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Taylor Morriseau is a member of the Peguis First Nation with mixed British and Cree ancestry. A recent graduate of a Faculty of Science (double honours) degree, she is now pursuing a PhD in Pharmacology to study early-onset Type 2 Diabetes among Oji-Cree youth.

Taylor Morriseau is a member of the Peguis First Nation with mixed British and Cree ancestry. A recent graduate of a Faculty of Science (double honours) degree, she is now pursuing a PhD in Pharmacology to study early-onset Type 2 Diabetes among Oji-Cree youth.

Continuing the legacy

February 3, 2019 — 

In the 1980s, U of M professors Heather Dean, Ronald Mundy and Michael Moffatt shifted the medical landscape with twenty—highly-contested but carefully diagnosed—cases of type 2 diabetes (T2D) in school-age children. Surprisingly, these young Oji-Cree patients were united by their heritage to four First Nations communities in northeastern Manitoba. Given the localization and pervasiveness of this disease in coming years, a unique genetic variant (known as HNF-1 G319S) was soon identified.

To test this relationship, we used state-of-the-art gene-editing technology to generate the HNF-1 G319S mouse expressing the G319S variant. Under the direction of Max Rady College of Medicine professors Christine Doucette and Vernon Dolinsky who work at the university’s affiliated research institute, the Children’s Hospital Research Institute of Manitoba, my Vanier Scholarship-supported research investigates cellular mechanisms responsible for T2D development. By modifying experimental diets to mirror nutrient intakes of modern vs. historical Oji-Cree diets, we then assess markers of diabetes development to better understand the relationship between genetics, diet and diabetes in the Oji-Cree population.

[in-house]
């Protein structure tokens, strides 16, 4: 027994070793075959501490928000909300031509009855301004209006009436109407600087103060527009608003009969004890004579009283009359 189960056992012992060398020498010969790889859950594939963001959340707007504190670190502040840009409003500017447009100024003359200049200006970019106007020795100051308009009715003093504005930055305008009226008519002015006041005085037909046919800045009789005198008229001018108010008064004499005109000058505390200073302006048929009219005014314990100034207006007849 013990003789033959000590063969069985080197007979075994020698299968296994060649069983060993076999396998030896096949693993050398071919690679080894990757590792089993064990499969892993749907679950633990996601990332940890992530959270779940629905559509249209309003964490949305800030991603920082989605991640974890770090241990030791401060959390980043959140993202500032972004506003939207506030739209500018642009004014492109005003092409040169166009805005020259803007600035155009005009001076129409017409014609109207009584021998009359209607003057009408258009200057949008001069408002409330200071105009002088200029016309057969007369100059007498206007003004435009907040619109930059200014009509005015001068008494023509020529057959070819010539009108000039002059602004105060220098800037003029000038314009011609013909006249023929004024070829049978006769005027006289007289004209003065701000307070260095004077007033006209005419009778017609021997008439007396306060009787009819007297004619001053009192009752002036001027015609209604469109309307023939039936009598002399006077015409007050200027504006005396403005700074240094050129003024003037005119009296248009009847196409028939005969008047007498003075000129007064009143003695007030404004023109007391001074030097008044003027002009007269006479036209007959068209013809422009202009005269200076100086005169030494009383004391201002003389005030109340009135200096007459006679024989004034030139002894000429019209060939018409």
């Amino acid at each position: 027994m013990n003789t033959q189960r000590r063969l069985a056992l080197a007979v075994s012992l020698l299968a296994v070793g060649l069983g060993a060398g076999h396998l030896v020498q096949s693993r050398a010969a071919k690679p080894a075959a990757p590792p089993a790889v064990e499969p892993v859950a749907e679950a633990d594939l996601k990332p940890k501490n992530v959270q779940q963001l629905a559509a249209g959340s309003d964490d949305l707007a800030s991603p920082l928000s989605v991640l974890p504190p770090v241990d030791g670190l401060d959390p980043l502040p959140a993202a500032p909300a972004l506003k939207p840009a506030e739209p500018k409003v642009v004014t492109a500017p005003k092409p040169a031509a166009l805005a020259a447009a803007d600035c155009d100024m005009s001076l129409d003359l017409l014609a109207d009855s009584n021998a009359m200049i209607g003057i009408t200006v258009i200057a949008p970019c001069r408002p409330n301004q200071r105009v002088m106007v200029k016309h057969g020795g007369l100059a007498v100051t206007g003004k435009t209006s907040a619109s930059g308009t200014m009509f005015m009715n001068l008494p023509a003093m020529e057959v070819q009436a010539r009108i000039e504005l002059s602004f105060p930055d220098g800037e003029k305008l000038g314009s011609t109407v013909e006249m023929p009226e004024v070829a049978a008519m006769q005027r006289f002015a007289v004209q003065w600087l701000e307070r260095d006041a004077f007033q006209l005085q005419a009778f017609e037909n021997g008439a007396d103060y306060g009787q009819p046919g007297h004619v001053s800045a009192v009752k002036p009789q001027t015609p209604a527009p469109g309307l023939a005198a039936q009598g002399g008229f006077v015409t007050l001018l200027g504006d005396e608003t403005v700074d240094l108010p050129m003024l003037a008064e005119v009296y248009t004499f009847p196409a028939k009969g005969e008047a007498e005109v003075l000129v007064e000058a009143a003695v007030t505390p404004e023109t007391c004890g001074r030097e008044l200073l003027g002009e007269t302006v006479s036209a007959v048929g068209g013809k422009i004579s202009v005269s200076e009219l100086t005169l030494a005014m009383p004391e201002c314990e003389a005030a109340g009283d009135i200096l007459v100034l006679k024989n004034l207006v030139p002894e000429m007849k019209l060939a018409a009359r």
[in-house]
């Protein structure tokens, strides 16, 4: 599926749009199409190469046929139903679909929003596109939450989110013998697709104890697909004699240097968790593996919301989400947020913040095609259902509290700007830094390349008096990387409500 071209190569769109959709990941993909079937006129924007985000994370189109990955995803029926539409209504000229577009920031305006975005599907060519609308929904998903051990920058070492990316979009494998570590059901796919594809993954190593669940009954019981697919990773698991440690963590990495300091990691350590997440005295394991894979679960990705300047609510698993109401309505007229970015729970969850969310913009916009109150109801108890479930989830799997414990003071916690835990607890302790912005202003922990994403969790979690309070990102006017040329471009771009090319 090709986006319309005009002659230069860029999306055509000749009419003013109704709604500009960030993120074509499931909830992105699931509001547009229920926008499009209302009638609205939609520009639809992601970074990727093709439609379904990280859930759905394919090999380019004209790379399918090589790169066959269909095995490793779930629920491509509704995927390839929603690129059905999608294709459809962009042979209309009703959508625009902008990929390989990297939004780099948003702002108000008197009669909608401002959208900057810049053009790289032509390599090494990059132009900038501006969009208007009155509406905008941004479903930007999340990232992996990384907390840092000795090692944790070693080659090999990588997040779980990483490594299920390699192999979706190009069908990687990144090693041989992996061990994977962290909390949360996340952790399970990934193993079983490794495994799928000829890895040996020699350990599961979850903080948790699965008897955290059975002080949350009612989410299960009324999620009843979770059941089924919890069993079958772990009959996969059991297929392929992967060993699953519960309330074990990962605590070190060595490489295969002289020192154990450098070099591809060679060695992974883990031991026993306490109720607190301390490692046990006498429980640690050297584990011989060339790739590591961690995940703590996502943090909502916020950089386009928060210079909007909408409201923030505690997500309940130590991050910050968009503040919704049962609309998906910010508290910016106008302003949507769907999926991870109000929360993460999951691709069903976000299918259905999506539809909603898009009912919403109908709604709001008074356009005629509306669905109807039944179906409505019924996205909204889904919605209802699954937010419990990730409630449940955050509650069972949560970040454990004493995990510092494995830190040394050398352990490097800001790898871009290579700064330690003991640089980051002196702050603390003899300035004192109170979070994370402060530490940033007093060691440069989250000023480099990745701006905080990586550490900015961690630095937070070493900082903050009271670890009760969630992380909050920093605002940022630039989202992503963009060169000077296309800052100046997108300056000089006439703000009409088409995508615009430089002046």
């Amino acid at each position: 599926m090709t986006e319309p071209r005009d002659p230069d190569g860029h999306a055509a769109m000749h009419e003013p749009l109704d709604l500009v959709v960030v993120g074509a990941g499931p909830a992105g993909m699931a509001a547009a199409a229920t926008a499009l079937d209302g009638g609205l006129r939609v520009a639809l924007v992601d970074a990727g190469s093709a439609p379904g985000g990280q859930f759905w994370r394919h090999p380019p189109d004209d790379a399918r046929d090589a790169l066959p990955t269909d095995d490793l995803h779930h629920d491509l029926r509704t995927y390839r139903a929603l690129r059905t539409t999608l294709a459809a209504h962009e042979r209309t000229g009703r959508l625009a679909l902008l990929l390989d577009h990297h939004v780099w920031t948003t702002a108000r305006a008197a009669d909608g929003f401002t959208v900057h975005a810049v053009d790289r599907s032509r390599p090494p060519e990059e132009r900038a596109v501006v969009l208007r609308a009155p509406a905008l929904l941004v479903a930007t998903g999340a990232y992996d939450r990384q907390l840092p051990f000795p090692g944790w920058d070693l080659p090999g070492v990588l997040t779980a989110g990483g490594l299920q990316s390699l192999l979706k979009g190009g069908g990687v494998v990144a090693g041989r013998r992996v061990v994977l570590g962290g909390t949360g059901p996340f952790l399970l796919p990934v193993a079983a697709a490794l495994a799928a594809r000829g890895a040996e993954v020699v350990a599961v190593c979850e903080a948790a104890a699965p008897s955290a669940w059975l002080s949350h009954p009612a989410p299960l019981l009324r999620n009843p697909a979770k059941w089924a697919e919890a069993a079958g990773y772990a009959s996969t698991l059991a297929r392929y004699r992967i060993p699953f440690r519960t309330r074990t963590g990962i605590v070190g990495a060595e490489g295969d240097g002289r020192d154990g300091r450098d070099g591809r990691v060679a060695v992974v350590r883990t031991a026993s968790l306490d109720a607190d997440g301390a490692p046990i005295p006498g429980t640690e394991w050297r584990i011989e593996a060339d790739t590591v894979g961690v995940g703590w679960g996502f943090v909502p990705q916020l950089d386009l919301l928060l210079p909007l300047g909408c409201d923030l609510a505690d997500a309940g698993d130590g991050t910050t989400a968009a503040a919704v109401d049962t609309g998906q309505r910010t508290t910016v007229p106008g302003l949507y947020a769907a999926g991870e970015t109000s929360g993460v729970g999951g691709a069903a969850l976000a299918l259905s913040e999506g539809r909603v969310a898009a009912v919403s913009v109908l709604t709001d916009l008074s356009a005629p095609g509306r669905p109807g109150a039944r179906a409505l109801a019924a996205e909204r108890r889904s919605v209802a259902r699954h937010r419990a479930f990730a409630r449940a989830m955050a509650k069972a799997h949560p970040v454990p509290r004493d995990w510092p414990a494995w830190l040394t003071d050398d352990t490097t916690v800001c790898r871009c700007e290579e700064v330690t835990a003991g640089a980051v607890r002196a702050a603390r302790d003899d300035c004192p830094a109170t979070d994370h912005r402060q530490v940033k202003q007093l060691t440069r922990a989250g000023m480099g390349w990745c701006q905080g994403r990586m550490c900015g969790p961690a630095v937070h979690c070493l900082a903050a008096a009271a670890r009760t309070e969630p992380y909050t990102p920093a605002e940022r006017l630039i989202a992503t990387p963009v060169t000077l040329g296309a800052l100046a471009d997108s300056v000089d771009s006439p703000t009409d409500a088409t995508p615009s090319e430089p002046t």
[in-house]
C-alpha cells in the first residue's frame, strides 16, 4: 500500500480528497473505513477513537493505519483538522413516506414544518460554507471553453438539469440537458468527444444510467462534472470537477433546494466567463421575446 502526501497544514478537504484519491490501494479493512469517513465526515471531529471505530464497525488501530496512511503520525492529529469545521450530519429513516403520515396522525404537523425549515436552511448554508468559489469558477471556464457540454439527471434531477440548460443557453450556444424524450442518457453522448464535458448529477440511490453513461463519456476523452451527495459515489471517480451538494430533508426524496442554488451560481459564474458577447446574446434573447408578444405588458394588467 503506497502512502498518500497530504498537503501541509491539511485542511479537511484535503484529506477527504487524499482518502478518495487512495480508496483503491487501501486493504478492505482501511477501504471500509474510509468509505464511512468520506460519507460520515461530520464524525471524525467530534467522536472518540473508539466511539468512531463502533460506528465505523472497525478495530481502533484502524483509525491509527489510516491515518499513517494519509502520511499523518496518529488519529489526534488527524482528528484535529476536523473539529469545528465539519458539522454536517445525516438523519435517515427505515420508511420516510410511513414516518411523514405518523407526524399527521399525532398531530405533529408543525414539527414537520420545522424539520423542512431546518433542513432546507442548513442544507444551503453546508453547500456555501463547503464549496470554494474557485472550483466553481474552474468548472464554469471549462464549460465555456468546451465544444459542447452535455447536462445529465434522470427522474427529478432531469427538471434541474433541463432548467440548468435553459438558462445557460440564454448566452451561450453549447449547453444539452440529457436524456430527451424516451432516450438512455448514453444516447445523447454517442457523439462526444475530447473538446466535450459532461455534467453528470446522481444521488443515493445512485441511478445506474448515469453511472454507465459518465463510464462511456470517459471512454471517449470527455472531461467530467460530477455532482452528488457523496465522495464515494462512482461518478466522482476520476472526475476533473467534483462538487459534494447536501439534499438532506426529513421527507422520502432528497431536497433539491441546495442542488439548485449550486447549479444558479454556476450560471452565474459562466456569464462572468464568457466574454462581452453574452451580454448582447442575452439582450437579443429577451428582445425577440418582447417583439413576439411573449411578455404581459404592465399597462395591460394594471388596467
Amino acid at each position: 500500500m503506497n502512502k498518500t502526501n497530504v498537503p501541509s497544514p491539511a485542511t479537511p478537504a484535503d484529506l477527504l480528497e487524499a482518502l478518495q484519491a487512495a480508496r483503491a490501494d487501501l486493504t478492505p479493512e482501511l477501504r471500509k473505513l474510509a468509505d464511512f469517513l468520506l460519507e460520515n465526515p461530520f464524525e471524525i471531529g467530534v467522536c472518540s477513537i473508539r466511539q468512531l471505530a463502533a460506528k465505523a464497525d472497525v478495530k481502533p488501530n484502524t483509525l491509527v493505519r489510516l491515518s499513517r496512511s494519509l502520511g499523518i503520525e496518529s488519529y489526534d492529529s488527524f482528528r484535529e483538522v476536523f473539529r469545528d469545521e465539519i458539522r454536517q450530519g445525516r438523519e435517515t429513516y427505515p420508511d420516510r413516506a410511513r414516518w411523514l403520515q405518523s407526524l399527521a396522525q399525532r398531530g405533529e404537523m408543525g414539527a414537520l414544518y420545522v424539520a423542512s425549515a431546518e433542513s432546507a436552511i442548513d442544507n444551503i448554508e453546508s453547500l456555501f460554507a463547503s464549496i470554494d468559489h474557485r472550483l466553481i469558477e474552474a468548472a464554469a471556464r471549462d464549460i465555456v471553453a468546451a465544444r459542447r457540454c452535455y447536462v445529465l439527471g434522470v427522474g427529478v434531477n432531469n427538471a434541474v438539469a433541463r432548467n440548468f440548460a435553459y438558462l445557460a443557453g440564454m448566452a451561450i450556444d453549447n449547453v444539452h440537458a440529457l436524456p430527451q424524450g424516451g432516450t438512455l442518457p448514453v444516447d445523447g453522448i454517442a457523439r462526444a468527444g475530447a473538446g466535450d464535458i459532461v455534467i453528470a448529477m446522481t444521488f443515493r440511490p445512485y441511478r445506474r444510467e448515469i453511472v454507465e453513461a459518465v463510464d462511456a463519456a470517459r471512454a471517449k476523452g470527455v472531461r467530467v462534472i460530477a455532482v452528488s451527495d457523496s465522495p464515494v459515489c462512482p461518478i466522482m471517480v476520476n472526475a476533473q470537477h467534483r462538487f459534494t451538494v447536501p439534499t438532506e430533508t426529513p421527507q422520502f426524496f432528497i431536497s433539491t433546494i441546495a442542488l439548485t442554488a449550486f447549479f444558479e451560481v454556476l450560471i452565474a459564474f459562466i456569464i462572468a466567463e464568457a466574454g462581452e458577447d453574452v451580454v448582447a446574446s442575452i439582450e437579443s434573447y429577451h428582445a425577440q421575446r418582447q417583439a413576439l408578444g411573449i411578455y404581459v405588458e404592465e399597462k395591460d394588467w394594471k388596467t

Importantly, this project opens the dialogue on race, genetics and disease while contributing prerequisite information to facilitate this larger discussion. To refine our methodologies, we continually seek consultation with an established Indigenous stakeholder committee within the Diabetes Research Envisioned and Accomplished in Manitoba (DREAM) theme. By centering Indigenous voices, we not only provide a greater understanding on diabetes development in Indigenous youth, but locate our science within the greater social, cultural and historical context. It is our hope that this research contributes another strand in the long history woven by dedicated patients, community members, caregivers, and researchers—bound by the hope that these young people will leave their own legacies unburdened by disease.

– From the Winter 2019 edition of ResearchLIFE 

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